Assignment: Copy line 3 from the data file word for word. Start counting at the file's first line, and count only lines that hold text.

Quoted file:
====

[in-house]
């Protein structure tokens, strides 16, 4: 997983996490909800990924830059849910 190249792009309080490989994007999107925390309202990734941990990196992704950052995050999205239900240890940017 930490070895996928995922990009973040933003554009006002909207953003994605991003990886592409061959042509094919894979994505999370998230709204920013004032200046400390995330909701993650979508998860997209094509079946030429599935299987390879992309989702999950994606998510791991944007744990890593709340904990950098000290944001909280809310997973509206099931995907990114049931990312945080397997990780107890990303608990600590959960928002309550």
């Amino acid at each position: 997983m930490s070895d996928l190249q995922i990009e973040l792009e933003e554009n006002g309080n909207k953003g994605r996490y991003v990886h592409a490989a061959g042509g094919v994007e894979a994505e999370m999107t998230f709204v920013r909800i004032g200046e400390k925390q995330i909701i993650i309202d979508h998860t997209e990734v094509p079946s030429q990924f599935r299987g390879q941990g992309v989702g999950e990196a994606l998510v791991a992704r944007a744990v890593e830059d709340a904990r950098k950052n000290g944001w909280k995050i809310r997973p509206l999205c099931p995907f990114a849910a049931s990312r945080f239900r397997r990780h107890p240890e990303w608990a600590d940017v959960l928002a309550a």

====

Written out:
């Amino acid at each position: 997983m930490s070895d996928l190249q995922i990009e973040l792009e933003e554009n006002g309080n909207k953003g994605r996490y991003v990886h592409a490989a061959g042509g094919v994007e894979a994505e999370m999107t998230f709204v920013r909800i004032g200046e400390k925390q995330i909701i993650i309202d979508h998860t997209e990734v094509p079946s030429q990924f599935r299987g390879q941990g992309v989702g999950e990196a994606l998510v791991a992704r944007a744990v890593e830059d709340a904990r950098k950052n000290g944001w909280k995050i809310r997973p509206l999205c099931p995907f990114a849910a049931s990312r945080f239900r397997r990780h107890p240890e990303w608990a600590d940017v959960l928002a309550a």